Does Moura have a point? Aside from a weakened side struggling away at Rochdale on a freshly laid pitch, they’ve been superb in recent months.

And given the current form of Harry Kane and the entire Spurs team there won’t be a single club who says “you know what, let’s take Spurs” if they make it through to the last eight of the UCL.

The high-pressing style of Mauricio Pochettino saw them bully Juve away from home and all of a sudden it seems like the rest of Europe has woken up and realized just how good they are.

If injuries are kind to Spurs and Moura continues to show flashes of brilliance since his arrival from PSG in January, the Brazilian could well be on to something. Tottenham are by no means favorites to win the Champions League, but their recent results against Manchester United, Arsenal and Liverpool prove they are a force to be reckoned with.

Top Chelsea v. Barcelona moments

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Ahead of Chelsea hosting Barcelona in the UEFA Champions League Round of 16 first leg, let’s take a trip down memory lane, shall we?

And boy, we have a lot of golden moments to choose from between these clubs as they’ve meet in the UCL knockout rounds on five previous occasions.

[ MORE: Man United, Chelsea in UCL action

In recent years Barcelona against Chelsea has become essential viewing whenever they meet and Tuesday at Stamford Bridge will be no different as Lionel Messi looks to score for the first time ever against the west London club after firing blanks in all of his previous eight encounters.

From epic semifinal goals, to late drama and heartbreak, below is a look at some of the greatest moments in European history between these two clubs.


1. Fernando Torres‘ goal at the Nou Camp sends Chelsea to the UCL final in 2012

Down to 10-men and trailing 2-0 on the night and 2-1 on aggregate, Chelsea looked doomed after John Terry was sent off in the first half at the Nou Camp. Then Ramires pulled a goal back in the first half with a fine lob, before Lionel Messi hit the post and struck a penalty kick against the crossbar as Barca couldn’t find the all important third goal. With everyone pushed forward, one long punt up the pitch found Fernando Torres late on and he rounded Victor Valdes before slotting home (last goal in the video below) to make it 2-2 on the night and send Chelsea onto the final in Munich against Bayern. They once again recorded another improbable win in the final to secure their first-ever European trophy on penalty kicks and this comeback against Barca, against all the odds, proved it was written in the stars.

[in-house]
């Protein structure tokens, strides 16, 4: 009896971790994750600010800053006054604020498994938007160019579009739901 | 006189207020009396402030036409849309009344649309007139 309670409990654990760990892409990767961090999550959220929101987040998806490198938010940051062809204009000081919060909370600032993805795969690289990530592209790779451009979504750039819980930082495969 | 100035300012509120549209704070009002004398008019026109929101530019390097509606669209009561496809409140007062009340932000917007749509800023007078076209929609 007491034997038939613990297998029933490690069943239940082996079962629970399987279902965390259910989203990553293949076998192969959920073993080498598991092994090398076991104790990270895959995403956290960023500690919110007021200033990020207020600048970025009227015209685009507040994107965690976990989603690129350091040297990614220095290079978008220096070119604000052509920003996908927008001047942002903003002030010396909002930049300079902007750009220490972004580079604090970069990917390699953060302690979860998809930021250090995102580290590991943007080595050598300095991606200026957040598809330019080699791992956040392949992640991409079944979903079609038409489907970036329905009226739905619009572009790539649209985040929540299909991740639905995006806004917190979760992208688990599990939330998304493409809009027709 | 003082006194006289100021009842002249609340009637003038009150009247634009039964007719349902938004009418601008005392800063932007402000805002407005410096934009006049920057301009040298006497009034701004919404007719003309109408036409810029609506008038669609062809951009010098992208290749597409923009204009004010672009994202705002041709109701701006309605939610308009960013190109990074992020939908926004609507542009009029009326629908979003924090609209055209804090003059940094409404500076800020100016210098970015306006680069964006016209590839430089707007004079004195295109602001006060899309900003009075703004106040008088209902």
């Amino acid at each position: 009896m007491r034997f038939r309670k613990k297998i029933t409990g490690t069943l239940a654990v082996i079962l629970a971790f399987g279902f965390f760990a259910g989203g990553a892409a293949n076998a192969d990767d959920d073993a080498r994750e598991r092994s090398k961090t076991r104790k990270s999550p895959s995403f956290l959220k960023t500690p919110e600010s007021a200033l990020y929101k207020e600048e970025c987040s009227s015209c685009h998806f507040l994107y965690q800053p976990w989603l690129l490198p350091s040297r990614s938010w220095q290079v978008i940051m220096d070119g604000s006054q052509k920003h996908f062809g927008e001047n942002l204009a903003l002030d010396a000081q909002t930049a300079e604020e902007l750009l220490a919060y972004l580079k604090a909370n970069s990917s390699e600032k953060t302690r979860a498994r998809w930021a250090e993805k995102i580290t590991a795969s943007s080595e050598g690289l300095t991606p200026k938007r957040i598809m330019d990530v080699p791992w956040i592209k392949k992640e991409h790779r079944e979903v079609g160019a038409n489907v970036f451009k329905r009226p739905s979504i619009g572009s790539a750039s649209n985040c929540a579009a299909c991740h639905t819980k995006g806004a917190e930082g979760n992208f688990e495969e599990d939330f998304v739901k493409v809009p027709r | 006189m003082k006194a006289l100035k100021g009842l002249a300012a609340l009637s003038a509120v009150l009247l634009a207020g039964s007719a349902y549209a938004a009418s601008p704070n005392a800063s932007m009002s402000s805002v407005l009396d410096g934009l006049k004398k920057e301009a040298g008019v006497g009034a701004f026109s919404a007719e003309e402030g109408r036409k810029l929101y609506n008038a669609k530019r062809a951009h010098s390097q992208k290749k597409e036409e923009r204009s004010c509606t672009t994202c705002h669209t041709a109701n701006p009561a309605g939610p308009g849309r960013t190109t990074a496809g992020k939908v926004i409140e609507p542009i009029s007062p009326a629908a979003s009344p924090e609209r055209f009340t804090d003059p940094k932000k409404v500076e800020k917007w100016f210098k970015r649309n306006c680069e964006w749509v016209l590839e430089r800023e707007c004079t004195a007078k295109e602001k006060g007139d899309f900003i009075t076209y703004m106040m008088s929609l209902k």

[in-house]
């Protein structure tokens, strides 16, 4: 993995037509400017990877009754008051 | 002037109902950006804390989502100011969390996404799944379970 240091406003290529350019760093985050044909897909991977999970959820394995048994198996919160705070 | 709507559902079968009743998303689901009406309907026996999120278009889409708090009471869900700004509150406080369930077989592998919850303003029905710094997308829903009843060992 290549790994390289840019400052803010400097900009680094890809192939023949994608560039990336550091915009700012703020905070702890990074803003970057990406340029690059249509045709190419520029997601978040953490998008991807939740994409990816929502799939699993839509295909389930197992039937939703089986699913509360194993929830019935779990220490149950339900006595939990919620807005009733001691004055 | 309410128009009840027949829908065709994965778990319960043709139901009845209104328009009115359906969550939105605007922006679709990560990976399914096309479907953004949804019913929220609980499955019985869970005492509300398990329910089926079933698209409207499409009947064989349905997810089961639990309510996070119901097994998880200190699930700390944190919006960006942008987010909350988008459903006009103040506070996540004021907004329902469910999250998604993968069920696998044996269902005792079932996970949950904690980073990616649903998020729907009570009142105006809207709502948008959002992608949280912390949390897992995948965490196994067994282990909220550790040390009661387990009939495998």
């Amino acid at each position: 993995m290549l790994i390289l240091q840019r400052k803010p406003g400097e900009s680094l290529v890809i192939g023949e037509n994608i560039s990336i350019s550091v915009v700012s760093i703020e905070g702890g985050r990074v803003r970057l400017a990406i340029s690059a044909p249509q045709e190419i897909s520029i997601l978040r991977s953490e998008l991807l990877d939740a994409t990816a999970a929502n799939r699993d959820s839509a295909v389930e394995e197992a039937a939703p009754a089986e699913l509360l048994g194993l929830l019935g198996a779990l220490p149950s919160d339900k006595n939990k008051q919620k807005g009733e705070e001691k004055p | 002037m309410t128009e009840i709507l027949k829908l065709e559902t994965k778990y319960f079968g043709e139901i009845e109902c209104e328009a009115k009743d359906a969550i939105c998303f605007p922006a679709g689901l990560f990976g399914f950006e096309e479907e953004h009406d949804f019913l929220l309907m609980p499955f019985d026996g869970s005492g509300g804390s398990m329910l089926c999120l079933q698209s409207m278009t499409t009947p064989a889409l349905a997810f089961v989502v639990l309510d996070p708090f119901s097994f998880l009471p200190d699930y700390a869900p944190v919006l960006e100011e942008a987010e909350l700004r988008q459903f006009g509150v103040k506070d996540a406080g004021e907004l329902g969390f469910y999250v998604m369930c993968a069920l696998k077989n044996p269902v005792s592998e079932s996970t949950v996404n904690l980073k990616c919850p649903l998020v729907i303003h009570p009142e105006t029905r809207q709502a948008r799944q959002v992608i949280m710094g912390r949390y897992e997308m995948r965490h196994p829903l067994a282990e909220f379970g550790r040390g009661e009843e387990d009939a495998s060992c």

2. Andres Iniesta’s last-gasp strike at Chelsea sends Barcelona to the UCL final in 2009

Barcelona went to Stamford Bridge after being held to a 0-0 draw at the Nou Camp in the first leg and they went 1-0 down, with Chelsea seemingly heading into the UCL final. Then, late on the ball found Iniesta on the edge of the box and his perfect finish sent Barca to the final where they would beat Manchester United to be crowned European champions. A wild night of celebrations in Barcelona ensued and Iniesta added yet another glorious moment to his legendary career.


3. Chelsea squander 3-1 first leg lead, fall 6-4 on aggregate in UCL quarterfinals

What drama. Stamford Bridge was rocking as Chelsea beat Barca 3-1 in the first leg of their quarterfinal with two goals from Tore Andre Flo and a fine free kick from Gianfranco Zola and everybody believed they’d make it through to the last four of the Champions League. Umm, probs not. Luis Figo and Rivaldo each scored in the second leg as they looked to be sending Barca through on away goals, but Flo hit back to give Chelsea another advantage. Dani Garcia then scored seven minutes from time to take the game to extra time and Barca scored twice in the first half of extra time to make it 6-4 on aggregate and seal their passage to the final four. One of the greatest quarterfinal clashes in UCL history.